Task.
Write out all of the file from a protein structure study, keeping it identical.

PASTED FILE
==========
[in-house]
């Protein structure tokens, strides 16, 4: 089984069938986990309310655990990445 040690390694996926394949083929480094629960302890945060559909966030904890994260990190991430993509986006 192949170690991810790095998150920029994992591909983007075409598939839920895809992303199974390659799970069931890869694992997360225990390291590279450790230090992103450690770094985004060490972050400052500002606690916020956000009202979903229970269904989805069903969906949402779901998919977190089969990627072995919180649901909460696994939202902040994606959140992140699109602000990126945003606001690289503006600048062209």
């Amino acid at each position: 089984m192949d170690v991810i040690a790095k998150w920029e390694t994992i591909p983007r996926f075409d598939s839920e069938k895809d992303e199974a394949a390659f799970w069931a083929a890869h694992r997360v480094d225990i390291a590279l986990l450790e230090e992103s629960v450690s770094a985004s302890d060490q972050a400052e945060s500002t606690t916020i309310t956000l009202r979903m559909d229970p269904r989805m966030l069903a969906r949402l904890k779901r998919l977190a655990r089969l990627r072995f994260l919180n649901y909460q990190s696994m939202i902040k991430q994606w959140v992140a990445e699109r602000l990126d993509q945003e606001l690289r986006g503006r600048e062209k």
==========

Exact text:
[in-house]
């Protein structure tokens, strides 16, 4: 089984069938986990309310655990990445 040690390694996926394949083929480094629960302890945060559909966030904890994260990190991430993509986006 192949170690991810790095998150920029994992591909983007075409598939839920895809992303199974390659799970069931890869694992997360225990390291590279450790230090992103450690770094985004060490972050400052500002606690916020956000009202979903229970269904989805069903969906949402779901998919977190089969990627072995919180649901909460696994939202902040994606959140992140699109602000990126945003606001690289503006600048062209």
């Amino acid at each position: 089984m192949d170690v991810i040690a790095k998150w920029e390694t994992i591909p983007r996926f075409d598939s839920e069938k895809d992303e199974a394949a390659f799970w069931a083929a890869h694992r997360v480094d225990i390291a590279l986990l450790e230090e992103s629960v450690s770094a985004s302890d060490q972050a400052e945060s500002t606690t916020i309310t956000l009202r979903m559909d229970p269904r989805m966030l069903a969906r949402l904890k779901r998919l977190a655990r089969l990627r072995f994260l919180n649901y909460q990190s696994m939202i902040k991430q994606w959140v992140a990445e699109r602000l990126d993509q945003e606001l690289r986006g503006r600048e062209k």